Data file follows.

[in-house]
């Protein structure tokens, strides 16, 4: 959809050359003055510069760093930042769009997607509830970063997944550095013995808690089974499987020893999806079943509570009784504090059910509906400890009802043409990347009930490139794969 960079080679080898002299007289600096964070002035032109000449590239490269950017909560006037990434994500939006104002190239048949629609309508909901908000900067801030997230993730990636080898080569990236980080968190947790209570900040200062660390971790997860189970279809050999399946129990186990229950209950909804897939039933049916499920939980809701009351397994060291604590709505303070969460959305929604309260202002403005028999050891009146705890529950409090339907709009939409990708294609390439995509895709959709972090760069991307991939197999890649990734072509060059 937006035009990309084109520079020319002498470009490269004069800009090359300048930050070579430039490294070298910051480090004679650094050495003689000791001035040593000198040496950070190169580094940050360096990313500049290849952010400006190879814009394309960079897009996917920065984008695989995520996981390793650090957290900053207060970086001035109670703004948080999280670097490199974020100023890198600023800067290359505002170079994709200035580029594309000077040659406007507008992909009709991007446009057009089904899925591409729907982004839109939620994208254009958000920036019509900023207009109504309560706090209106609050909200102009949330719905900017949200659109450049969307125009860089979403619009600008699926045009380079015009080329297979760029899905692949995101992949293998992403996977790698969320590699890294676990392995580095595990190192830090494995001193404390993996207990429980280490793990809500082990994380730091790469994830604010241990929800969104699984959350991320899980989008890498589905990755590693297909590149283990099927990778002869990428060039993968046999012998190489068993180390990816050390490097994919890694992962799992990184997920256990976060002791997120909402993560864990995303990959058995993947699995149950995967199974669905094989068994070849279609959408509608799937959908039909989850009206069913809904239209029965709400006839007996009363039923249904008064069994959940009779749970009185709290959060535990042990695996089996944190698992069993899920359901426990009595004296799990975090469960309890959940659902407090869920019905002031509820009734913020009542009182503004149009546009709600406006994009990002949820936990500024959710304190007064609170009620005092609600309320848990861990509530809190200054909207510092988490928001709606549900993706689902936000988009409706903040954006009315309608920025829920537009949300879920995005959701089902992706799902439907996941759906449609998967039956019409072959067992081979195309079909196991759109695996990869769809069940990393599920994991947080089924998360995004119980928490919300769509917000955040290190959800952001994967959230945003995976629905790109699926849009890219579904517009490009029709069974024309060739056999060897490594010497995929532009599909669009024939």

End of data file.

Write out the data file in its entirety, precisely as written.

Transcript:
[in-house]
């Protein structure tokens, strides 16, 4: 959809050359003055510069760093930042769009997607509830970063997944550095013995808690089974499987020893999806079943509570009784504090059910509906400890009802043409990347009930490139794969 960079080679080898002299007289600096964070002035032109000449590239490269950017909560006037990434994500939006104002190239048949629609309508909901908000900067801030997230993730990636080898080569990236980080968190947790209570900040200062660390971790997860189970279809050999399946129990186990229950209950909804897939039933049916499920939980809701009351397994060291604590709505303070969460959305929604309260202002403005028999050891009146705890529950409090339907709009939409990708294609390439995509895709959709972090760069991307991939197999890649990734072509060059 937006035009990309084109520079020319002498470009490269004069800009090359300048930050070579430039490294070298910051480090004679650094050495003689000791001035040593000198040496950070190169580094940050360096990313500049290849952010400006190879814009394309960079897009996917920065984008695989995520996981390793650090957290900053207060970086001035109670703004948080999280670097490199974020100023890198600023800067290359505002170079994709200035580029594309000077040659406007507008992909009709991007446009057009089904899925591409729907982004839109939620994208254009958000920036019509900023207009109504309560706090209106609050909200102009949330719905900017949200659109450049969307125009860089979403619009600008699926045009380079015009080329297979760029899905692949995101992949293998992403996977790698969320590699890294676990392995580095595990190192830090494995001193404390993996207990429980280490793990809500082990994380730091790469994830604010241990929800969104699984959350991320899980989008890498589905990755590693297909590149283990099927990778002869990428060039993968046999012998190489068993180390990816050390490097994919890694992962799992990184997920256990976060002791997120909402993560864990995303990959058995993947699995149950995967199974669905094989068994070849279609959408509608799937959908039909989850009206069913809904239209029965709400006839007996009363039923249904008064069994959940009779749970009185709290959060535990042990695996089996944190698992069993899920359901426990009595004296799990975090469960309890959940659902407090869920019905002031509820009734913020009542009182503004149009546009709600406006994009990002949820936990500024959710304190007064609170009620005092609600309320848990861990509530809190200054909207510092988490928001709606549900993706689902936000988009409706903040954006009315309608920025829920537009949300879920995005959701089902992706799902439907996941759906449609998967039956019409072959067992081979195309079909196991759109695996990869769809069940990393599920994991947080089924998360995004119980928490919300769509917000955040290190959800952001994967959230945003995976629905790109699926849009890219579904517009490009029709069974024309060739056999060897490594010497995929532009599909669009024939």